The Grande Prairie Public Library at Montrose Cultural Centre in Grande Prairie, Alta. on Wednesday, June 28, 2023. (Photo by Jesse Boily) Jesse Boily

The Grande Prairie Public Library (GPPL) presented its proposed budget for 2024 that includes a 10 per cent increase in operational funding to bring the library back to pre-pandemic staffing levels.

The library noted inflation has also led to the budget increase.

“In 2022, the library provided the people of Grande Prairie with close to $14 million worth of materials, services and programs at a time when the library had not yet returned to pre-pandemic levels of use,” Debbie Normington, library board chair, told city council during the Committee of the Whole meeting on June 19.

“That is a return on the city’s investment of $8.44 for every dollar invested in the library.”

She noted the average return in Canadian libraries is $4.64 per dollar spent.

Normington says so far in 2023, library usage is increasing and the financial return to the city will increase.

The city is the major funder of the library, providing 66 per cent of its revenue; the province supplies 15 per cent, County of Grande Prairie 13 and MD of Greenview two per cent. Between four and seven per cent is from generated funds and grants.

The city also provides gift-in-kind for the building at Montrose Cultural Centre: An estimated $963,150 in 2022, according to a city report.

Coun. Dylan Bressey asked the GPPL delegation about the impacts if the city did not fund the full 10 per cent increase.

Normington said no increase in funding would likely result in a further reduction in the hours the library is open.

Since 2019 the library has reduced frontline staff and its hours, closing an hour earlier in the evenings. She said the goal is to reinstate those hours and offer longer opening hours on Sundays.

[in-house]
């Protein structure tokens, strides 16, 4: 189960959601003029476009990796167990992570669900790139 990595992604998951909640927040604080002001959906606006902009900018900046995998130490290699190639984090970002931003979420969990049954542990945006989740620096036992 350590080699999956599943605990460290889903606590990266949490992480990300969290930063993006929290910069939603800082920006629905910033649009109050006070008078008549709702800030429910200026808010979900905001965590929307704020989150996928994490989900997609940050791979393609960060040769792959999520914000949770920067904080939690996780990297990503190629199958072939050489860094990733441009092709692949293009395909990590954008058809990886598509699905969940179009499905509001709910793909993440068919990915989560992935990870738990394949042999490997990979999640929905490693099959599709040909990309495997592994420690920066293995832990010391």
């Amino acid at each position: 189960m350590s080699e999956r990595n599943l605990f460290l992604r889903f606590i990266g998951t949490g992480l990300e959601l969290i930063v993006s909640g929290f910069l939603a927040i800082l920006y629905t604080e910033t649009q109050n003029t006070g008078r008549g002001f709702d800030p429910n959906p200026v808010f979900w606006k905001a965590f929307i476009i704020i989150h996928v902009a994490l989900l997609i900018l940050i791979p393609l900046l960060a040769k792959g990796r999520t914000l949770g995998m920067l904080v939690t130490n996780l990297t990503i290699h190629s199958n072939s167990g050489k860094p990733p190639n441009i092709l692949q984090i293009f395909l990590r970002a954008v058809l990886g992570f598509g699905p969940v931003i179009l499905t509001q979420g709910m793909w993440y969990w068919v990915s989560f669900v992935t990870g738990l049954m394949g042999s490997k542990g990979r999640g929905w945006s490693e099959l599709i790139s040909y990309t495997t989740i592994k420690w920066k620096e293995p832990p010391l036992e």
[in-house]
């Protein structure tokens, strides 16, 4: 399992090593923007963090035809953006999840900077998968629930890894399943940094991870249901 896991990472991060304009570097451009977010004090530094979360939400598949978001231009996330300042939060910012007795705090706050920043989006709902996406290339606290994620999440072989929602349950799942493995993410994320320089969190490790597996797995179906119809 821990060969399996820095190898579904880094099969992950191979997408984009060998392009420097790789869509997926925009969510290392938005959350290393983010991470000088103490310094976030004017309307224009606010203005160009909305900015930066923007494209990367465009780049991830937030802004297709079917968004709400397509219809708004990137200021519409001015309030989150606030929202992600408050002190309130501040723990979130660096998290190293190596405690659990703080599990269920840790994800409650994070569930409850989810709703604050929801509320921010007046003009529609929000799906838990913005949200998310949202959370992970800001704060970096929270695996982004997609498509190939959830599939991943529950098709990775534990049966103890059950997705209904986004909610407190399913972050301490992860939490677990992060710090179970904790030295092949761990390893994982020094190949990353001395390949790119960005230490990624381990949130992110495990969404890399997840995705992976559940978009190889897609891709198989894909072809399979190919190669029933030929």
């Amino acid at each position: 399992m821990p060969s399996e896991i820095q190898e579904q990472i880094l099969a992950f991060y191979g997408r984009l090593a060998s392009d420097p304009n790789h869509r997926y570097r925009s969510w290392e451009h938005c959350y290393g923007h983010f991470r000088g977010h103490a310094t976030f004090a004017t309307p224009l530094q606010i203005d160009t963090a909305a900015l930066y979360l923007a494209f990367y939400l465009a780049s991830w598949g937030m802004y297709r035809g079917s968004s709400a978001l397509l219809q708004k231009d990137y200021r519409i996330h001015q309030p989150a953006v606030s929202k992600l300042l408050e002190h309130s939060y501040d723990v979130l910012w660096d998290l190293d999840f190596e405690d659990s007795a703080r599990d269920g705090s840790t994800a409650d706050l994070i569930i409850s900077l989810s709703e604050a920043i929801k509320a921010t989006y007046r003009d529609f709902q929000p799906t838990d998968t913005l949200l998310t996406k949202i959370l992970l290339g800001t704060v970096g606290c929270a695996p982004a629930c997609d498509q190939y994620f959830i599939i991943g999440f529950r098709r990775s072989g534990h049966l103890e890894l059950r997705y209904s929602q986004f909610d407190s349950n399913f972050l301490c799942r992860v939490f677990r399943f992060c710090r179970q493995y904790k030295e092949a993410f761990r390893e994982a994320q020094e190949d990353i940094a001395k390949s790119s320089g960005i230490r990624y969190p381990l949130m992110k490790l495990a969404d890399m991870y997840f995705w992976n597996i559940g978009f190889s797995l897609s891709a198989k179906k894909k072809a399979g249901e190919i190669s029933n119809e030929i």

“We offer warmth in the winter and coolness in the summer.

“We offer a place to get away from a busy life and give yourself a bit of a mental health break, and we offer places where people can meet with one another and combat social isolation.”

Normington explained that libraries are more than about books, as the GPPL offers a library of amenities including sports equipment and wifi hubs, while being recognized as a safe space for those who need it.

Coun. Wade Pilat, who sits on the library board as the city council representative, questioned if service levels are back to 2019 levels so as to require similar increases now to staffing levels.

He said library circulation has been down over the last 10 years but is trending up and that other services are on the decline including website visits and work sessions.

“I’m just confused why we’re trying to hire back to 2019 levels,” said Pilat.

GPPL Executive Director Deborah Cryderman expects circulation to be larger in 2023.

She says returning staff to 2019 levels will ensure books are getting back on shelves faster and overall better customer support.

According to the 2022 annual report, 469,630 items were borrowed in 2022 from GPPL, 378,594 in 2021, and in 2019 the library’s circulation was 430,409.

The committee directed city administration to bring back a report with information on the impact of service levels if council decided to freeze library funding and provide a cost of living increase only to GPPL.

The committee also referred the GPPL budget to fall budget deliberations.

By Jesse Boily, Local Journalism Initiative Reporter

Original Published on Jun 29, 2023

This item reprinted with permission from   Town & Country News   Beaverlodge, Alberta

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